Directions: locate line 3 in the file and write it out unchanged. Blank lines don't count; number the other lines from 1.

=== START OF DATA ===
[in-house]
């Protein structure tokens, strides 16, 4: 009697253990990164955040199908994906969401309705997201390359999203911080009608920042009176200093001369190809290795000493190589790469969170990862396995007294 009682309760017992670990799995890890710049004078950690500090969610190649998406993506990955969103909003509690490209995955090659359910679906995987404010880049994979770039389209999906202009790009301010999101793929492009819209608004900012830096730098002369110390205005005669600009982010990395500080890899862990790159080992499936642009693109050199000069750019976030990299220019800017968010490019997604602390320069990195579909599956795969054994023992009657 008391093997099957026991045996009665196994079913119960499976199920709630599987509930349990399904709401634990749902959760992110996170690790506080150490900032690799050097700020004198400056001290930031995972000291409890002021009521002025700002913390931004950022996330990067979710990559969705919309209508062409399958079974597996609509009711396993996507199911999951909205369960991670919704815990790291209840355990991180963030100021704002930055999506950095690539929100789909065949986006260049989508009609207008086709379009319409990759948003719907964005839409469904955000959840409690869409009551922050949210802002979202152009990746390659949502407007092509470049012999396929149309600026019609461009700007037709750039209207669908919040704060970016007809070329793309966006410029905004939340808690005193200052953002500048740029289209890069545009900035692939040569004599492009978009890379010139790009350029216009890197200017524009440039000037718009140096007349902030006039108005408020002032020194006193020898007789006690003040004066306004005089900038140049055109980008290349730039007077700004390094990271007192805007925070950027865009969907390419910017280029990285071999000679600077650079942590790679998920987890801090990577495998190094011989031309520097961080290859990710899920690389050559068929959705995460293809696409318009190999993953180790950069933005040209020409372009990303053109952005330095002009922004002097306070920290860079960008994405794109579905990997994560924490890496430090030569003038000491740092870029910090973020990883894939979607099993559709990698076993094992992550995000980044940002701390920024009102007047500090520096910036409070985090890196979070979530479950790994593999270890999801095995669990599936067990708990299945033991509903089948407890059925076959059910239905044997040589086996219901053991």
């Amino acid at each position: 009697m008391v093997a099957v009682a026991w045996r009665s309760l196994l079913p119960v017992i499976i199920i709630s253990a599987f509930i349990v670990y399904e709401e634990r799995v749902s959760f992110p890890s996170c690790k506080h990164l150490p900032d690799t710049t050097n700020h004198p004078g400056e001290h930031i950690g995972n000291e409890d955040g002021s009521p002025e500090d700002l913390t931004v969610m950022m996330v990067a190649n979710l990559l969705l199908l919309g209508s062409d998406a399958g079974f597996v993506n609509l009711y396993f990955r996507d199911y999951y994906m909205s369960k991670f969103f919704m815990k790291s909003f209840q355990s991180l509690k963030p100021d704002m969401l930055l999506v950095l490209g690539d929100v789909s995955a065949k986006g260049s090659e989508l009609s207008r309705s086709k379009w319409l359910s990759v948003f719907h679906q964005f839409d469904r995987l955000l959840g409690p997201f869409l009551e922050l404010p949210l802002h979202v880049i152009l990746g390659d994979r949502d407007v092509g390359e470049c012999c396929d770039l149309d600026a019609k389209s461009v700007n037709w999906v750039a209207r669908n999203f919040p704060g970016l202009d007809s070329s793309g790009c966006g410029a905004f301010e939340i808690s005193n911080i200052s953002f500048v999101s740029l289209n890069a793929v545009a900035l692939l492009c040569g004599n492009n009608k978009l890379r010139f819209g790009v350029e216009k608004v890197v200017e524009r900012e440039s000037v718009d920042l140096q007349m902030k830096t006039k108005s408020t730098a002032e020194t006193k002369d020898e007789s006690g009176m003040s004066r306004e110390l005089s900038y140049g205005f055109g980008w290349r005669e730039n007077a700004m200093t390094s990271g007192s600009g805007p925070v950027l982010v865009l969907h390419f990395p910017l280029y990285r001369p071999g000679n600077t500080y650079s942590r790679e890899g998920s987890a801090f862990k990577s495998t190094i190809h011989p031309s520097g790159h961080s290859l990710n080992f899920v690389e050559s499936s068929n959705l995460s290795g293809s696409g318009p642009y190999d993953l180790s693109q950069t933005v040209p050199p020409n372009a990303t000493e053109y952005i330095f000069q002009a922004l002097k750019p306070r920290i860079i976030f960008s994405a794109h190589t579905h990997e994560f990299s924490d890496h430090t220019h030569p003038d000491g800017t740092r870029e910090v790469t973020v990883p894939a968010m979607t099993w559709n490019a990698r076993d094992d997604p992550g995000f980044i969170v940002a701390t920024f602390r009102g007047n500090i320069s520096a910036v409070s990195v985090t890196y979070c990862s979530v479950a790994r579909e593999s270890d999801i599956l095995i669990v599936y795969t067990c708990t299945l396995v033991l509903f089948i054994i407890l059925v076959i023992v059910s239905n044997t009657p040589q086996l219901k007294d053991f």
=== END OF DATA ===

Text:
């Amino acid at each position: 009697m008391v093997a099957v009682a026991w045996r009665s309760l196994l079913p119960v017992i499976i199920i709630s253990a599987f509930i349990v670990y399904e709401e634990r799995v749902s959760f992110p890890s996170c690790k506080h990164l150490p900032d690799t710049t050097n700020h004198p004078g400056e001290h930031i950690g995972n000291e409890d955040g002021s009521p002025e500090d700002l913390t931004v969610m950022m996330v990067a190649n979710l990559l969705l199908l919309g209508s062409d998406a399958g079974f597996v993506n609509l009711y396993f990955r996507d199911y999951y994906m909205s369960k991670f969103f919704m815990k790291s909003f209840q355990s991180l509690k963030p100021d704002m969401l930055l999506v950095l490209g690539d929100v789909s995955a065949k986006g260049s090659e989508l009609s207008r309705s086709k379009w319409l359910s990759v948003f719907h679906q964005f839409d469904r995987l955000l959840g409690p997201f869409l009551e922050l404010p949210l802002h979202v880049i152009l990746g390659d994979r949502d407007v092509g390359e470049c012999c396929d770039l149309d600026a019609k389209s461009v700007n037709w999906v750039a209207r669908n999203f919040p704060g970016l202009d007809s070329s793309g790009c966006g410029a905004f301010e939340i808690s005193n911080i200052s953002f500048v999101s740029l289209n890069a793929v545009a900035l692939l492009c040569g004599n492009n009608k978009l890379r010139f819209g790009v350029e216009k608004v890197v200017e524009r900012e440039s000037v718009d920042l140096q007349m902030k830096t006039k108005s408020t730098a002032e020194t006193k002369d020898e007789s006690g009176m003040s004066r306004e110390l005089s900038y140049g205005f055109g980008w290349r005669e730039n007077a700004m200093t390094s990271g007192s600009g805007p925070v950027l982010v865009l969907h390419f990395p910017l280029y990285r001369p071999g000679n600077t500080y650079s942590r790679e890899g998920s987890a801090f862990k990577s495998t190094i190809h011989p031309s520097g790159h961080s290859l990710n080992f899920v690389e050559s499936s068929n959705l995460s290795g293809s696409g318009p642009y190999d993953l180790s693109q950069t933005v040209p050199p020409n372009a990303t000493e053109y952005i330095f000069q002009a922004l002097k750019p306070r920290i860079i976030f960008s994405a794109h190589t579905h990997e994560f990299s924490d890496h430090t220019h030569p003038d000491g800017t740092r870029e910090v790469t973020v990883p894939a968010m979607t099993w559709n490019a990698r076993d094992d997604p992550g995000f980044i969170v940002a701390t920024f602390r009102g007047n500090i320069s520096a910036v409070s990195v985090t890196y979070c990862s979530v479950a790994r579909e593999s270890d999801i599956l095995i669990v599936y795969t067990c708990t299945l396995v033991l509903f089948i054994i407890l059925v076959i023992v059910s239905n044997t009657p040589q086996l219901k007294d053991f």